The bow is very fine to minimise the slapping of waves on the flat bottom. The combination of the upright stem and nice sheer makes for an attractive boat. And the plans are FREE - click here to download.
 Easy does it....Ella rows out.

Tuesday, 1 June 2010

HBBR in the Broads

The most perilous part of small boating isn't facing mountainous seas or screaming tornadoes, it's getting in and out of the boat. In the Broads, where all the staithes are designed for cabin cruisers and are about a mile high, it is particularly difficult for small boats. How kayakers do it at all I cannot imagine.
Tim O'Connor found this to his cost when he tried to leap athletically off the bow of his Acorn skiff Ardilla at Neatishead Staithe on Sunday. The staithe was rather high and the deck is rather small, and he ended up between boats.
Did we drop everything and go to the assistance of a distressed mariner and friend? You must be joking - those of us who weren't doubled over laughing reached for our cameras:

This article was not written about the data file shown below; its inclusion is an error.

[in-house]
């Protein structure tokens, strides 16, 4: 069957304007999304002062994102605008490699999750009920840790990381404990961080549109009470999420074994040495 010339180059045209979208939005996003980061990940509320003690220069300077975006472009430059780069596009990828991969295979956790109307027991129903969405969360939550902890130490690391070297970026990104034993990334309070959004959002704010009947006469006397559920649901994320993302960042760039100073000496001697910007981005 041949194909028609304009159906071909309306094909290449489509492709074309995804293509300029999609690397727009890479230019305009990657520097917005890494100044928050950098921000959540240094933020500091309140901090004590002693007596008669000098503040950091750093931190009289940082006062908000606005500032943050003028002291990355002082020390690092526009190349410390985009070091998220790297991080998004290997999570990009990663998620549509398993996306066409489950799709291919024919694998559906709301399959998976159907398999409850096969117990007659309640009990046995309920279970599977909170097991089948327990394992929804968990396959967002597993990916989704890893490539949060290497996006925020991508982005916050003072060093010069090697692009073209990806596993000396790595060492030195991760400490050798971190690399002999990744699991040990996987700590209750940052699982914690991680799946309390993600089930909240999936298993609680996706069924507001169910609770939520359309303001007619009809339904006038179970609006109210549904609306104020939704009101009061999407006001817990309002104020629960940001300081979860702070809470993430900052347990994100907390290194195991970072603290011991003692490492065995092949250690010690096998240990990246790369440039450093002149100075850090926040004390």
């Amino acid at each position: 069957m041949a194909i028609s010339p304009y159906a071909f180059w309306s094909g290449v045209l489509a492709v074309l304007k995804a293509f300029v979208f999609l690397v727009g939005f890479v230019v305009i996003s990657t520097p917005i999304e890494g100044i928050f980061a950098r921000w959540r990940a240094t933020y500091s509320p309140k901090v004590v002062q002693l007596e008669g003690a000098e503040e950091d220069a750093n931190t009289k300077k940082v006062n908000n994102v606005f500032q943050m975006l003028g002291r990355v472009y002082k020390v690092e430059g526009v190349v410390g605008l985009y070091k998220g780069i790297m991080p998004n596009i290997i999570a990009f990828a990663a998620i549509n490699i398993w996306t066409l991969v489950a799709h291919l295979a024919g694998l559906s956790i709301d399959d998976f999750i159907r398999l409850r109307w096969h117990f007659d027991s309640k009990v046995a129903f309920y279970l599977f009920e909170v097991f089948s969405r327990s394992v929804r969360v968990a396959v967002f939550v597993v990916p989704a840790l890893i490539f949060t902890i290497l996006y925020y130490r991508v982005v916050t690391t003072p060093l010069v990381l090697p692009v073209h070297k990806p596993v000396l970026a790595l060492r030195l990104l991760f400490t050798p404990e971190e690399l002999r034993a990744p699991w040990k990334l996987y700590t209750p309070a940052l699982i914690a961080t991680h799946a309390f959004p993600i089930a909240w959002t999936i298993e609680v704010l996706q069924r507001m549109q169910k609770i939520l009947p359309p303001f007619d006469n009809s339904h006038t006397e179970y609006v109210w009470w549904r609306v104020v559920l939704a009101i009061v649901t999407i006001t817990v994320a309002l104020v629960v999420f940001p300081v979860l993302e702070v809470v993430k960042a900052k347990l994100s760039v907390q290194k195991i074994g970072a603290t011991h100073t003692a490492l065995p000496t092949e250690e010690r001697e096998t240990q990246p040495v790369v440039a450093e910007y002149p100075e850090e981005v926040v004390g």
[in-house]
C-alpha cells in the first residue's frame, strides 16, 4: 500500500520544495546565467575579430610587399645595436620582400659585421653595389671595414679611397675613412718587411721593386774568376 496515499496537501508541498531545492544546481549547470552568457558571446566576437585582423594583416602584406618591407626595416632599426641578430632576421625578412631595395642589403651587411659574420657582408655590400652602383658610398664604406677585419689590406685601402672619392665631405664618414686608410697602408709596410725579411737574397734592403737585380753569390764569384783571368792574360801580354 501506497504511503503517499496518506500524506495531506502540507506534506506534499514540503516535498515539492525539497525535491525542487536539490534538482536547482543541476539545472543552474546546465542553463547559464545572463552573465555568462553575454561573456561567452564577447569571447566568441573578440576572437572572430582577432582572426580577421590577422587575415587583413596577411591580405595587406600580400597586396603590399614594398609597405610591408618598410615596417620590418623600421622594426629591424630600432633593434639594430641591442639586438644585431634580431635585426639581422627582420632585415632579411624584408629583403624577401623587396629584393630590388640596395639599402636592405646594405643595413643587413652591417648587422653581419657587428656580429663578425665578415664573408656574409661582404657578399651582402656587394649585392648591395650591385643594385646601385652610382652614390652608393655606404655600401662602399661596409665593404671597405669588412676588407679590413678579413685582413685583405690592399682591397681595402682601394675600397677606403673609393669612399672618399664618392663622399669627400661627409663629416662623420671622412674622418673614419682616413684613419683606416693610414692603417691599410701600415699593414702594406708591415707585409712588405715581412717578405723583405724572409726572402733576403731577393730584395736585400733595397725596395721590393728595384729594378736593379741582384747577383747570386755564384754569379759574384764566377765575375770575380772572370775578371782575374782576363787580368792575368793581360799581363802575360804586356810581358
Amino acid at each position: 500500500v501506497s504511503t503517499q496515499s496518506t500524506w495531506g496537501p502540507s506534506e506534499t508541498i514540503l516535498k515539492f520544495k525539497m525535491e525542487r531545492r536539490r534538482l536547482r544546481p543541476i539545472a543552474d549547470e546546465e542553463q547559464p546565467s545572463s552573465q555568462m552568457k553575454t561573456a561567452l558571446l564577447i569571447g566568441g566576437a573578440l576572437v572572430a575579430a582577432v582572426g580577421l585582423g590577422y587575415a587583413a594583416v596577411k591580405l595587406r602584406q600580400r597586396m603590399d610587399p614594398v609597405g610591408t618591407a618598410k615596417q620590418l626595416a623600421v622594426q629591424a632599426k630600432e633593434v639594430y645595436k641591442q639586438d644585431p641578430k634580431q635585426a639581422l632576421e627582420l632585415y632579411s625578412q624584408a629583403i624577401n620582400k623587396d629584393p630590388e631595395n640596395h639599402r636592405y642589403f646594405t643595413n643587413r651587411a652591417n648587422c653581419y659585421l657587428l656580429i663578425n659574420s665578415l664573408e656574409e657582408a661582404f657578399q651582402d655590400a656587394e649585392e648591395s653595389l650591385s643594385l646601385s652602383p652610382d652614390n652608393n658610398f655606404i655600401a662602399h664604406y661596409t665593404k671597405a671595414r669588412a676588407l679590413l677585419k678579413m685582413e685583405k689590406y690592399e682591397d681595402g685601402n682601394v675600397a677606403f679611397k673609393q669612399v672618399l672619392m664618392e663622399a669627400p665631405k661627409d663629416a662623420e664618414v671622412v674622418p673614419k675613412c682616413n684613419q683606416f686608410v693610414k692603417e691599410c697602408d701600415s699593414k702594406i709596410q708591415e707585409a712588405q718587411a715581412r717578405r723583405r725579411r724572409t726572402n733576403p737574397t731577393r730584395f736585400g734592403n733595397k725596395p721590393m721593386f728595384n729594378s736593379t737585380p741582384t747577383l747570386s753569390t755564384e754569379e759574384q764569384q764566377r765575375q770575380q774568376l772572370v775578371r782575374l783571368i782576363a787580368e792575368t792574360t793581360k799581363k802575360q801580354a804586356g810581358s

Which is why the next bit is a deadly secret. Don't tell this to anybody, least of all a member of the HBBR and especially not Tim.
On the Monday I rowed down the River Ant to How Hill, where there is a great nature reserve and a small preserved marshman's cottage. Here, the staithe is like the great north face of the Eiger. Getting out was no problem, but getting in....oh dear. I did the classic clinging to bank thing as the boat headed for midstream. Golly it was cold.
Luckily for me, the boats either side consisted of the Broads yacht Hiawatha and a family on a cruiser who proved to be most of the crew of the Tynemouth lifeboat.
They hauled me onto Hiawatha's elegant counter stern where I oozed horribly, then took me to the cruiser where they gave me a cup of coffee, a shower and the opportunity to squeeze my clothes out. They even microwaved my socks. They were wonderfully hospitable and my sincere thanks go to them.
I rowed back briskly to avoid freezing up, and even got a bit of a sweat on.
So hooray for Tynemouth RNLI, and if you would like to make a generous contribution to their sterling work even when off duty and on their hols, click here. After all, if you make a habit of stepping into and out of small boats, you never know when you might need them.